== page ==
Who Should Take This Course

It is appropriate for students and practitioners of colloid rheology in industry as well as academia. A basic understanding of physical chemistry is necessary with some familiarity with colloidal science and basic rheology helpful but not required.


Two full days with time for discussions of relevant and practical problems (see below).

Course Concept

The suspension course is structured so as to build upon the fundamental understanding of how various properties of colloids and their interactions lead to the observed rheological behavior in a systematic treatment. This starts with systems where only purely hydrodynamic effects are present (i.e., suspensions with non-colloidal particles). Next, colloidal particles are introduced; with Brownian motion but without any particle interaction force. After that, systems with additionally repulsive interparticle forces are dealt with: i.e., colloidally stable systems. Finally attractive forces are added which can lead to flocculated suspensions and colloidal gels. The methods of rheological measurement design and execution are discussed, treating the special difficulties that arise in the case of suspensions. Case studies will be analyzed to illustrate the basic concepts of the course. Finally, special advanced topics are to be included depending on the interest of the students. Time will be available for a question and answer session based on problems and issued submitted by students prior to the course.

Course Outline

1. Rheological Concepts and Rheological Phenomena in Colloidal Dispersions (2 hrs)
  • Basis rheological concepts
  • Overview of rheological phenomena in suspensions (based on case studies)
  • Introduction to Colloid Science
2. Hydrodynamic Effects (Suspensions of Large Particles) (1 hrs)
  • Dilute systems: Relative viscosity and Einstein relation
  • Semi-dilute systems: Hydrodynamic interactions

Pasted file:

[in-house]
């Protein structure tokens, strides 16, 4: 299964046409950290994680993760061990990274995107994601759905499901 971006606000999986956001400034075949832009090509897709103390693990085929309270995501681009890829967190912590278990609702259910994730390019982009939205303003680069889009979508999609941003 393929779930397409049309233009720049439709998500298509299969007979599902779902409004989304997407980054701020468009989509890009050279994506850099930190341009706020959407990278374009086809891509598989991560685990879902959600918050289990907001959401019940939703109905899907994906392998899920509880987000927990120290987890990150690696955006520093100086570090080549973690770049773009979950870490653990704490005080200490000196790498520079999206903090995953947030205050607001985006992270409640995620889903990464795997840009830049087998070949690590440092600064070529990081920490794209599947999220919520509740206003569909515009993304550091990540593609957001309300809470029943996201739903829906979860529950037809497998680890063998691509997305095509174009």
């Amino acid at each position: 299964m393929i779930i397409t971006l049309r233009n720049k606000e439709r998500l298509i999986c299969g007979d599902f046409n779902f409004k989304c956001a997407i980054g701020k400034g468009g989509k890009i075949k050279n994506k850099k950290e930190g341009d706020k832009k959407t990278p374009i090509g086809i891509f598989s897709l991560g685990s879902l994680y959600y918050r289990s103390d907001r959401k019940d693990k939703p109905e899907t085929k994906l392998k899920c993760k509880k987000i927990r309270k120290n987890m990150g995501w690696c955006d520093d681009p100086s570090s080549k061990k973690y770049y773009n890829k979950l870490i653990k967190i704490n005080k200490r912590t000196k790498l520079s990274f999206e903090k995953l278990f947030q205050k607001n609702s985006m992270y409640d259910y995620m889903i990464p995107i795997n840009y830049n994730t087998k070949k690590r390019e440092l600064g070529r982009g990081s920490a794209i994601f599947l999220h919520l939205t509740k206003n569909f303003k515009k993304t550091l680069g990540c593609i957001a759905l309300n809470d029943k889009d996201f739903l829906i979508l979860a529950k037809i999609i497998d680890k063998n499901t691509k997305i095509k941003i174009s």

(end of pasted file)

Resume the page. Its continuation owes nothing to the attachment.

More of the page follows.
• Concentrated systems: Maximum packing, viscosity-concentration relations, effect of particle size distribution
3. Suspensions of Brownian Particles (1.5 hrs)
  • Mechanism of Brownian motion
  • Contribution of Brownian motion to the viscosity
  • Viscoelasticity in suspensions of Brownian Hard Spheres (scaling relations)
  • Structure- Property Relations: Shear thinning and shear thickening
4. Colloidally Stable Suspensions (2 hrs)
  • Electrostatic and Steric stabilization, resulting suspension structure
  • Effect of interparticle repulsion on dilute suspensions
  • Viscosity of concentrated stable suspensions, scaling relations
  • Viscoelastic effects, link to interparticle potential, scaling relations
5. Flocculated Suspensions (2 hrs)
  • Mechanisms of flocculation (electrostatic, depletion, bridging…)
  • Structure of flocculated systems (flocs, agglomerates, particle gels; their description in RDF, fractals, percolation theory, stat diagrams)
  • Viscosity of dilute, flocculated systems
  • Gels and glasses
  • Thixotropy (reversible time effects)
6. Rheological Measurements of Suspensions (1.5 hrs)
  • Special requirements and problems (based on case studies)
  • Measurement strategies
7. Formulation of suspensions for controlled rheology (1.5 hrs)
  • Design rules for formulation suspensions with a given rheology (based on case studies)
8. Advanced Topics in Colloidal Suspension Rheology (depending on student preferences) (2-3 hrs)
  • Suspensions in viscoelastic media (filled polymers, nanocomposites)
  • Suspensions containing non-spherical particles (fibers, rods,..)
  • Microrheology
  • Etc…

Microrheology: Theory, Practice and Applications (Sunday)

Instructors: Prof. Eric M. Furst, Prof. Patrick S. Doyle, and Patrick T. Spicer

For decades, conventional (macroscopic) rheology has been employed as a powerful method to characterize and understand complex biological, technological and industrial soft materials. The past decade, in turn, has seen the development of microrheology, in which the motion of colloidal tracer particles is related to the viscoelastic properties of the surrounding material. Significantly, microrheological measurements require mere microliters of sample, provide an extended range of frequencies, enable spatially resolved rheological measurements, and other benefits. For these reasons, microrheology has emerged as a powerful complement to traditional bulk rheological characterization.